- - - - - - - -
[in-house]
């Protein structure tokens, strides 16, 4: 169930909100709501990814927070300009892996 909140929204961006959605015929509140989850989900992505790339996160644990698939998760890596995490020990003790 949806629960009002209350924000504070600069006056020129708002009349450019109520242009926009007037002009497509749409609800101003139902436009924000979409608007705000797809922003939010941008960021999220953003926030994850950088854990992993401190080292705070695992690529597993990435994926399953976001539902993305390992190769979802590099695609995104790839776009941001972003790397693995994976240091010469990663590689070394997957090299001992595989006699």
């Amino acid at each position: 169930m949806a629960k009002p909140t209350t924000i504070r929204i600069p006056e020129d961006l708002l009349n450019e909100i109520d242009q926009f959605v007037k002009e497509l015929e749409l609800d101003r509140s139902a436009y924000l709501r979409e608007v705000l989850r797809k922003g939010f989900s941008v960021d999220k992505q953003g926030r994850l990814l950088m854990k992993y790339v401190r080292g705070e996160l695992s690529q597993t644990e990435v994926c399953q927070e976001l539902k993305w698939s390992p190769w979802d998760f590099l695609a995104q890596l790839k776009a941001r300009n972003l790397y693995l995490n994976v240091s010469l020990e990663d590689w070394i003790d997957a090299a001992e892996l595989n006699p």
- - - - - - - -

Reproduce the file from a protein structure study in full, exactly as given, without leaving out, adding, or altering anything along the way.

[in-house]
């Protein structure tokens, strides 16, 4: 169930909100709501990814927070300009892996 909140929204961006959605015929509140989850989900992505790339996160644990698939998760890596995490020990003790 949806629960009002209350924000504070600069006056020129708002009349450019109520242009926009007037002009497509749409609800101003139902436009924000979409608007705000797809922003939010941008960021999220953003926030994850950088854990992993401190080292705070695992690529597993990435994926399953976001539902993305390992190769979802590099695609995104790839776009941001972003790397693995994976240091010469990663590689070394997957090299001992595989006699």
């Amino acid at each position: 169930m949806a629960k009002p909140t209350t924000i504070r929204i600069p006056e020129d961006l708002l009349n450019e909100i109520d242009q926009f959605v007037k002009e497509l015929e749409l609800d101003r509140s139902a436009y924000l709501r979409e608007v705000l989850r797809k922003g939010f989900s941008v960021d999220k992505q953003g926030r994850l990814l950088m854990k992993y790339v401190r080292g705070e996160l695992s690529q597993t644990e990435v994926c399953q927070e976001l539902k993305w698939s390992p190769w979802d998760f590099l695609a995104q890596l790839k776009a941001r300009n972003l790397y693995l995490n994976v240091s010469l020990e990663d590689w070394i003790d997957a090299a001992e892996l595989n006699p």